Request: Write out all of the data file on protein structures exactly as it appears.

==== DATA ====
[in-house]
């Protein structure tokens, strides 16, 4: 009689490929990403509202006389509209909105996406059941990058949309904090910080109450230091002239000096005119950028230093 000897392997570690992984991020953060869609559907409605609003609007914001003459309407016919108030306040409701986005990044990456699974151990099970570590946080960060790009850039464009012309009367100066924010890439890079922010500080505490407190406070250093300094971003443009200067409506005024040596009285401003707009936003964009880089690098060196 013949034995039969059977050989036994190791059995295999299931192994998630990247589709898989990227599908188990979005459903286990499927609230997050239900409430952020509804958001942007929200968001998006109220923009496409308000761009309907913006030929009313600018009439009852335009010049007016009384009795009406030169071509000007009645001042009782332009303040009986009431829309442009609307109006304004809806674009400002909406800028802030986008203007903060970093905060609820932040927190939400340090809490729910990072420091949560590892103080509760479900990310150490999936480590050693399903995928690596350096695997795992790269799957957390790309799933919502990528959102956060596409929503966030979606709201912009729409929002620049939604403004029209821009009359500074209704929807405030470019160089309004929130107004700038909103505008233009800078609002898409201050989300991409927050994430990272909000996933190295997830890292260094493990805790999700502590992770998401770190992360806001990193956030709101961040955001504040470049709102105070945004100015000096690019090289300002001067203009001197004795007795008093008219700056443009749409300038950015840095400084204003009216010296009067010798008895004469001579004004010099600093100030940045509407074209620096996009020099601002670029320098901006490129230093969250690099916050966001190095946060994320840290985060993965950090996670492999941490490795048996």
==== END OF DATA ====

[in-house]
């Protein structure tokens, strides 16, 4: 009689490929990403509202006389509209909105996406059941990058949309904090910080109450230091002239000096005119950028230093 000897392997570690992984991020953060869609559907409605609003609007914001003459309407016919108030306040409701986005990044990456699974151990099970570590946080960060790009850039464009012309009367100066924010890439890079922010500080505490407190406070250093300094971003443009200067409506005024040596009285401003707009936003964009880089690098060196 013949034995039969059977050989036994190791059995295999299931192994998630990247589709898989990227599908188990979005459903286990499927609230997050239900409430952020509804958001942007929200968001998006109220923009496409308000761009309907913006030929009313600018009439009852335009010049007016009384009795009406030169071509000007009645001042009782332009303040009986009431829309442009609307109006304004809806674009400002909406800028802030986008203007903060970093905060609820932040927190939400340090809490729910990072420091949560590892103080509760479900990310150490999936480590050693399903995928690596350096695997795992790269799957957390790309799933919502990528959102956060596409929503966030979606709201912009729409929002620049939604403004029209821009009359500074209704929807405030470019160089309004929130107004700038909103505008233009800078609002898409201050989300991409927050994430990272909000996933190295997830890292260094493990805790999700502590992770998401770190992360806001990193956030709101961040955001504040470049709102105070945004100015000096690019090289300002001067203009001197004795007795008093008219700056443009749409300038950015840095400084204003009216010296009067010798008895004469001579004004010099600093100030940045509407074209620096996009020099601002670029320098901006490129230093969250690099916050966001190095946060994320840290985060993965950090996670492999941490490795048996």